Young people and alcohol: what we can do to help lessen risks



A message from Dr. Kelsey Louie, FNHA Office of the Chief Medical Officer (OCMO)

It's been awesome reading all the responses from community members, including youth and young adults, who are participating in the FNHA OCMO's "Sober (or Sober-er) for October" challenge! So many of you are doing great, whether you're cutting back, abstaining for the month, or continuing your journey in recovery from even earlier! Everyone should be proud of themselves for participating in this challenge to improve your health and wellness – and if you've slipped, I encourage you to try again, just as many of us do when we're dieting!

Young people and alcohol use: stats and trends

In this Sober for October message, I'll focus on alcohol use by young people. Alcohol continues to be among the leading health problems faced by Indigenous and non-Indigenous people alike, including youth and young adults. We are finding that not only are youth experimenting at younger ages, but that the way many are drinking is becoming more risky: "binge" drinking, or over-excessive drinking, along with combining energy drinks with alcohol, are both on the rise and pose a greater safety and health risk. And alcohol can dull our thinking and our perceptions. All in all, in a review of 95 unexpected deaths in First Nations youth ages 15 to 24 between 2010 and 2015, alcohol was found to be a contributing factor in 54% of cases. Given this, I encourage families, friends and communities to continue to allow for more safe spaces to speak on the topic and raise more awareness. (For guidance on how to talk to youth about alcohol/drugs, click here.)

Young people need non-judgmental, safe spaces

I've seen firsthand how beneficial non-judgmental, safe spaces can be … especially for youth! Growing up, I'd often visit my granny, and I noticed community members coming by her house while under the influence or "sobering up." My granny would always welcome them and give them a cup of coffee or a small meal. When they left, they would give her the biggest hugs and thank her, and she would always say something like "I'll see you soon; you stay safe." At the time, I didn't appreciate how far some love, safe space, and non-judgmental attitudes could go toward the wellness of others. But in retrospect, I can see that my wise old granny knew that everyone in the community was family, and whether she agreed with their actions or not, she always opened her arms and home to provide that feeling of safety.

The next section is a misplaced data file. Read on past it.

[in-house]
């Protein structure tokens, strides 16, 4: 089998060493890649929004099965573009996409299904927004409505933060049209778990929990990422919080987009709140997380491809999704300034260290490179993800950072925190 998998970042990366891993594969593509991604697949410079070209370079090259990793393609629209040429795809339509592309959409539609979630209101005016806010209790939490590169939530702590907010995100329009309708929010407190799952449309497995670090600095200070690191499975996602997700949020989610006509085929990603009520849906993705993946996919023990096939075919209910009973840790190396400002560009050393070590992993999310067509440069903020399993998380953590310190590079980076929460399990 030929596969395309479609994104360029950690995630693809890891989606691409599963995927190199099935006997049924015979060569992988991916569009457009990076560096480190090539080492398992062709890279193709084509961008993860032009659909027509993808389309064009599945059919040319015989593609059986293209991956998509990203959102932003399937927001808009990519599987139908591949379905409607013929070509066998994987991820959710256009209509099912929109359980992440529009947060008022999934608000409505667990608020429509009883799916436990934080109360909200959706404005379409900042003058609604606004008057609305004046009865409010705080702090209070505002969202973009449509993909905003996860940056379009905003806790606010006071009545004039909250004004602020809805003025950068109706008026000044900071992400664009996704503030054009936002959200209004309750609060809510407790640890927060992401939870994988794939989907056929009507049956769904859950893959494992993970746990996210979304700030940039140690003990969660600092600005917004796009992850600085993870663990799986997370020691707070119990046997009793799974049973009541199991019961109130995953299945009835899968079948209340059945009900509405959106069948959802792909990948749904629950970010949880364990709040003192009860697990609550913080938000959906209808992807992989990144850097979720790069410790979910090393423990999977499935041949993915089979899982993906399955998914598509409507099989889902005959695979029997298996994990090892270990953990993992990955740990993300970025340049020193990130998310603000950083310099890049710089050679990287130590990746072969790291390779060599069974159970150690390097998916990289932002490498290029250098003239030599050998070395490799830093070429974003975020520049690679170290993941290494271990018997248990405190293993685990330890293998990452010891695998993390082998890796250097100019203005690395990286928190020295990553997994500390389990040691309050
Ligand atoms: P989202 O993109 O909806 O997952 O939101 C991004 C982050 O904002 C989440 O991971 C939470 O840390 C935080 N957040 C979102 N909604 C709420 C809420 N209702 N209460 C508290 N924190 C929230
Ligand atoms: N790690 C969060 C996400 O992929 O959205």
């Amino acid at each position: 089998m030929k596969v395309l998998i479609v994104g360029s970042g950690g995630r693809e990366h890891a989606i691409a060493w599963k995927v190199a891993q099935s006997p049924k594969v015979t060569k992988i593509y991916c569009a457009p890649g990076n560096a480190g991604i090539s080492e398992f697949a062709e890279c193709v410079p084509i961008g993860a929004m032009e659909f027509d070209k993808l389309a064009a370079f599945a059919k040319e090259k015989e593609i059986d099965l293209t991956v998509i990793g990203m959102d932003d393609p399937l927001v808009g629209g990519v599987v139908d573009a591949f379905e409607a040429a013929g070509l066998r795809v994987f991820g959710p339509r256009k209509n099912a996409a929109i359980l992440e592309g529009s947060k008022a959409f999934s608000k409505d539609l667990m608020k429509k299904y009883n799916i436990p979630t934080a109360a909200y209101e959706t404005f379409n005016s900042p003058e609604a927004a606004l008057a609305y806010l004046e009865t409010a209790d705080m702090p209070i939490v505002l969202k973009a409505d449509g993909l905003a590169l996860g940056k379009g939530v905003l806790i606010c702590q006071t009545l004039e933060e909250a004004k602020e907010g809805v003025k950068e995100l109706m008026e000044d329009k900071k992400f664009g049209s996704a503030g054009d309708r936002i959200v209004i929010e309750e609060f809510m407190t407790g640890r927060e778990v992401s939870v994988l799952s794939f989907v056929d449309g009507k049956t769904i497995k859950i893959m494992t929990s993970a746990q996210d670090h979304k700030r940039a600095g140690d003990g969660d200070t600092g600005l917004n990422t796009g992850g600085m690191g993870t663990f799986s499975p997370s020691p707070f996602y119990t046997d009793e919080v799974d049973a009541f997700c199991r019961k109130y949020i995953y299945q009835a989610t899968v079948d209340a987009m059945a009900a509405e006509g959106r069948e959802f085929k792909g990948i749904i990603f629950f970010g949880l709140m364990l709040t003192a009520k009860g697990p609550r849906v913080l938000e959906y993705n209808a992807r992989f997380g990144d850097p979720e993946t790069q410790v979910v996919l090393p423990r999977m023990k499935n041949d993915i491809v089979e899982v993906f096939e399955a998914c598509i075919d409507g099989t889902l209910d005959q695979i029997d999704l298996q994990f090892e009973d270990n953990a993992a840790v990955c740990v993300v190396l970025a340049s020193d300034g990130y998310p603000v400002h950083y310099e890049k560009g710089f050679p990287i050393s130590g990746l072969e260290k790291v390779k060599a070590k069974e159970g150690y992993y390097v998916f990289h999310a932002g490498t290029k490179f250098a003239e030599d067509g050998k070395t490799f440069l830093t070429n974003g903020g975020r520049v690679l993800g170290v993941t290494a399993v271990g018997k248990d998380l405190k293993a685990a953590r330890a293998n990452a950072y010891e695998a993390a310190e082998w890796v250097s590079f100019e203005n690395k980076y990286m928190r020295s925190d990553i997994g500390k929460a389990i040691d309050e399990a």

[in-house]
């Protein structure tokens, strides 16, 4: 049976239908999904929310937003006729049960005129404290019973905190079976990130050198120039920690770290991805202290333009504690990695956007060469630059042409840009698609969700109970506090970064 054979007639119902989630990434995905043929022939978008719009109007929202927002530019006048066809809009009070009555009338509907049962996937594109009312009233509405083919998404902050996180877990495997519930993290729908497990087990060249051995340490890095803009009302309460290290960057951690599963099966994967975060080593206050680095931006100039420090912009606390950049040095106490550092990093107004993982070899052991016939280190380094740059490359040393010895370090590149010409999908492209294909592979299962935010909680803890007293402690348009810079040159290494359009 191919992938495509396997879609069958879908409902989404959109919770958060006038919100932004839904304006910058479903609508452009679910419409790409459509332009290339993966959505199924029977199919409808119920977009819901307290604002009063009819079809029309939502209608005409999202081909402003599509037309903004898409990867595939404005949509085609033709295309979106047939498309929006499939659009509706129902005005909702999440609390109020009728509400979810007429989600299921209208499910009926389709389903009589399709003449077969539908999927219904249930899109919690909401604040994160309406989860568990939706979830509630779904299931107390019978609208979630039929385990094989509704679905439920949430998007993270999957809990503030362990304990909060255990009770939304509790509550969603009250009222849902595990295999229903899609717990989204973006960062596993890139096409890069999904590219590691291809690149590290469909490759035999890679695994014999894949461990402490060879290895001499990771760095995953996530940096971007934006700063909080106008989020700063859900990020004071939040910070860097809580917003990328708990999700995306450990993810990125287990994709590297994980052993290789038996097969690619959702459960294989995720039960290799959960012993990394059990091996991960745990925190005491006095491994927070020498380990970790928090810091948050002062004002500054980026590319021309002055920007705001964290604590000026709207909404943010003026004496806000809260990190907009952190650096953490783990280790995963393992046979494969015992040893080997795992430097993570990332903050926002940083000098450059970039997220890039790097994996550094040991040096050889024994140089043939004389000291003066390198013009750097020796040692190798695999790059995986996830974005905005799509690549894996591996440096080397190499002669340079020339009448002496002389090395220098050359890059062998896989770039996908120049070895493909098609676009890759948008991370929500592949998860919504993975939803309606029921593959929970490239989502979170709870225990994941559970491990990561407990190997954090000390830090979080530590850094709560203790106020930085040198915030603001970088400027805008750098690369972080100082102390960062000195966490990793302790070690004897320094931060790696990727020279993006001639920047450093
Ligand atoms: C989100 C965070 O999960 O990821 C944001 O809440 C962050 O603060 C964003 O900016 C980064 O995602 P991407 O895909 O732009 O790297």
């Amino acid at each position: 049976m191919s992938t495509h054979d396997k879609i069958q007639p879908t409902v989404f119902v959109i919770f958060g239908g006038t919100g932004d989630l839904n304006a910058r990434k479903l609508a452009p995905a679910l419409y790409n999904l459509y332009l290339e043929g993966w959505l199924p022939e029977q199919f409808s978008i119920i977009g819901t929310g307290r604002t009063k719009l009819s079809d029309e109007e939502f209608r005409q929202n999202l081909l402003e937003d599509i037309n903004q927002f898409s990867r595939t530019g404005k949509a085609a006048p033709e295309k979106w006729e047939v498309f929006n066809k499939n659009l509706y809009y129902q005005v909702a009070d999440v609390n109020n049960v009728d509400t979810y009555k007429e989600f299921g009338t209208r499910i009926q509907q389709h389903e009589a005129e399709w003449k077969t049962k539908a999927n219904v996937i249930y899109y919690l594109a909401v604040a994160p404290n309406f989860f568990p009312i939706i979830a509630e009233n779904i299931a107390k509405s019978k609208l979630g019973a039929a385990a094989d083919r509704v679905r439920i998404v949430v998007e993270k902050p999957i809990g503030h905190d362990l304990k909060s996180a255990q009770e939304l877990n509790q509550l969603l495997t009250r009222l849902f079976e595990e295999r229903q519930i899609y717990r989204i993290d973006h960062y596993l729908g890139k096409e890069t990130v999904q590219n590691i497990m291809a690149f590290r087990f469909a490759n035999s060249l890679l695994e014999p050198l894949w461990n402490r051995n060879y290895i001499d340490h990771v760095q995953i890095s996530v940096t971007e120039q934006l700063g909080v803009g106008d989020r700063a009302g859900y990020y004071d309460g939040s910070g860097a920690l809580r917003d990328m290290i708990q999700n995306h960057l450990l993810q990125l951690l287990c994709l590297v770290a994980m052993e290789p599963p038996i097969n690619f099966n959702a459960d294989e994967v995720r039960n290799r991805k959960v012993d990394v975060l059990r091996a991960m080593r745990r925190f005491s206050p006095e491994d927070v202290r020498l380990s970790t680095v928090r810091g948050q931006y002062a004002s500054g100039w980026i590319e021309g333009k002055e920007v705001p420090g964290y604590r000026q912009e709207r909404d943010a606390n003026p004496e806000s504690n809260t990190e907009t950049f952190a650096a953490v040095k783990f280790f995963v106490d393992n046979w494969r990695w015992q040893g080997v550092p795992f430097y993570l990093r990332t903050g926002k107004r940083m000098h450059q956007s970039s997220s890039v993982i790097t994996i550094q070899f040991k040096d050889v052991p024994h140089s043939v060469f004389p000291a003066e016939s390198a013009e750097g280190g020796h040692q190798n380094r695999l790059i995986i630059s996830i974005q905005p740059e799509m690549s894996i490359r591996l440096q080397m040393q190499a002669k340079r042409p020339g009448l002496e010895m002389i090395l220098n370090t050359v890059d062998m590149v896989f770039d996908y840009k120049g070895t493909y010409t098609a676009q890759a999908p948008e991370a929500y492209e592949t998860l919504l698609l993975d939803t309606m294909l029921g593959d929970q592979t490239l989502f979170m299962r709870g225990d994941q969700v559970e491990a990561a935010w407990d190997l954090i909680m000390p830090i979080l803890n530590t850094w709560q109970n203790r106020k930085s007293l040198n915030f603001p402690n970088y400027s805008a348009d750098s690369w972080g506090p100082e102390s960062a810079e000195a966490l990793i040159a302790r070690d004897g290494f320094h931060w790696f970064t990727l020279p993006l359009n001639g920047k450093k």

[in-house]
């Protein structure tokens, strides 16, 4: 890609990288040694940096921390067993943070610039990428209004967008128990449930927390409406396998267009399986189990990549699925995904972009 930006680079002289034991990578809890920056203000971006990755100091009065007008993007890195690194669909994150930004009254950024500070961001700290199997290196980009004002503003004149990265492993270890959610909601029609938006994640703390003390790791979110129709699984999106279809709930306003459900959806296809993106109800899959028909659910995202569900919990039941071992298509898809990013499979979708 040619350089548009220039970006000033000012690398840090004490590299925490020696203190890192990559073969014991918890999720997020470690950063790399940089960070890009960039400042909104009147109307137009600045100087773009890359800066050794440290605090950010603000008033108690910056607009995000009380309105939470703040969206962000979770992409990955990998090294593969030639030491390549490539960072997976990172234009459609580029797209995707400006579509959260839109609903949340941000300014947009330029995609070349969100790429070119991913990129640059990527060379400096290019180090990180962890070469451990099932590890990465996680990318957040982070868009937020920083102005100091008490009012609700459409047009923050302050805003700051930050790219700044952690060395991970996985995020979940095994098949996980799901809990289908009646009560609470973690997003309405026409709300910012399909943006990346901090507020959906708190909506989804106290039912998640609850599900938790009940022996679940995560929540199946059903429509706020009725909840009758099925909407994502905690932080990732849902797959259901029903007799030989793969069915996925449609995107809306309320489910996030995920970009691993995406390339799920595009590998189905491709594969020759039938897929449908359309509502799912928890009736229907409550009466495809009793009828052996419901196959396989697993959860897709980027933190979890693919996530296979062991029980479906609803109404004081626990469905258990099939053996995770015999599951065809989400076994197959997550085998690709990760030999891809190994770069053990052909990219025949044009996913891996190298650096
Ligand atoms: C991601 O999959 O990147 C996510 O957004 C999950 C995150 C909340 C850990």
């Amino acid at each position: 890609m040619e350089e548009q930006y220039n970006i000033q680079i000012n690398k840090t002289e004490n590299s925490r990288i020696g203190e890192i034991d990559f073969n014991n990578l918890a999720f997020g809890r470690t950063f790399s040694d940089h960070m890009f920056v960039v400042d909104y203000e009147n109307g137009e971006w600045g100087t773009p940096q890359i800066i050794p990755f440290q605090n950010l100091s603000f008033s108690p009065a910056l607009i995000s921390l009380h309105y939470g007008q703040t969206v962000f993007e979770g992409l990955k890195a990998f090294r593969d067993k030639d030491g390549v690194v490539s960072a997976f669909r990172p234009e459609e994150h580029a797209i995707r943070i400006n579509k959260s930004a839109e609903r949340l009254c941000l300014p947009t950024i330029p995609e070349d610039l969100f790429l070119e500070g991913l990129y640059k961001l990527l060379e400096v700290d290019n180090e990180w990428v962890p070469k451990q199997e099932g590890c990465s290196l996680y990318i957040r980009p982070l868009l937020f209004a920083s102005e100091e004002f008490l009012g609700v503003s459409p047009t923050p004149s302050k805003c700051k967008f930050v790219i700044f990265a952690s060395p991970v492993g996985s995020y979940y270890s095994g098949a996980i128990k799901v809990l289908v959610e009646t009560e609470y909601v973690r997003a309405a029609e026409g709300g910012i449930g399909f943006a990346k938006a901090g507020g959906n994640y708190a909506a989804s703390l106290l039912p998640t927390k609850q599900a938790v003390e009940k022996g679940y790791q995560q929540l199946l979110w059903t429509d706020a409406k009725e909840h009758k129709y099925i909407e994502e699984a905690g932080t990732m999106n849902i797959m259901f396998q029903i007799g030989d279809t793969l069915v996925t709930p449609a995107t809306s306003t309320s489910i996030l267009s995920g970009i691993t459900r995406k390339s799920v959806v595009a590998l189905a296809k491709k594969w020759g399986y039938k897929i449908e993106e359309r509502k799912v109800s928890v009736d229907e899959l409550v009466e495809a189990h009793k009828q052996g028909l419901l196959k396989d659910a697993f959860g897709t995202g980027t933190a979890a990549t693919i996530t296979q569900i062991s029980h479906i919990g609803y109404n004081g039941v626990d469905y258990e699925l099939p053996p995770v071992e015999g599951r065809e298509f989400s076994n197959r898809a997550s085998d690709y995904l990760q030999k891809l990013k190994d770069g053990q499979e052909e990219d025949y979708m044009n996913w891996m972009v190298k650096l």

Young people need unconditional love

I've also learned from some powerful teachings by Grand Chief Doug Kelly, after hearing him speak about unconditional love. As he says, whether you agree or disagree with your loved ones' decisions and choices, your underlying connection with the individual goes unchanged and you continue to love them unconditionally. Young people are going to make independent decisions and choices, many of which we may not agree with; youth is a time of exploration, finding your way in the world, and making and learning from mistakes. So the question then becomes, "Well, if drinking is going to happen, how do we reduce the risk of bad outcomes?" From talking to Indigenous youth in community and at awesome events like Gathering Our Voices, I've heard that they don't want to have to "sneak around," but would rather be open and honest so they can plan for safe outcomes. For example, they may want to be able to share where they are going, or know they can call a responsible adult at any time for a safe ride home. So, I encourage everyone to put aside their own personal feelings on the subject and approach these conversations with an open heart and mind, placing the youth's safety first.

Young people need healthy alternatives

Many youth have told me that they are keeping themselves and their friends as safe and healthy as possible by either choosing not to drink or by putting safety plans in place with their peers or adults. And that they are turning to healthy outlets like sports, cultural activities or hobbies (dancing, music, drumming, and beading, to name only a few) to keep themselves entertained or busy. They recognize the negative effects that alcohol use – even in moderation – has on performance, both mentally and physically. Some of the youth I meet are training for the North American Indigenous Games, Team BC competitions, the Junior All-Native Basketball tournament, and others are keen on being in great shape and in good health. I hope the youth in your community have these opportunities and options available to them, because they are great for overall health and wellness, and serve as strong deterrents from alcohol use.

On behalf of the Office of the Chief Medical Officer, Dr. Evan Adams, I wish everyone well this last week of the Sober for October challenge! Our hope is that you continue this new lifestyle of either reducing or abstaining from alcohol so you can be as healthy and well as possible!

Find out more about the Sober for October challenge here.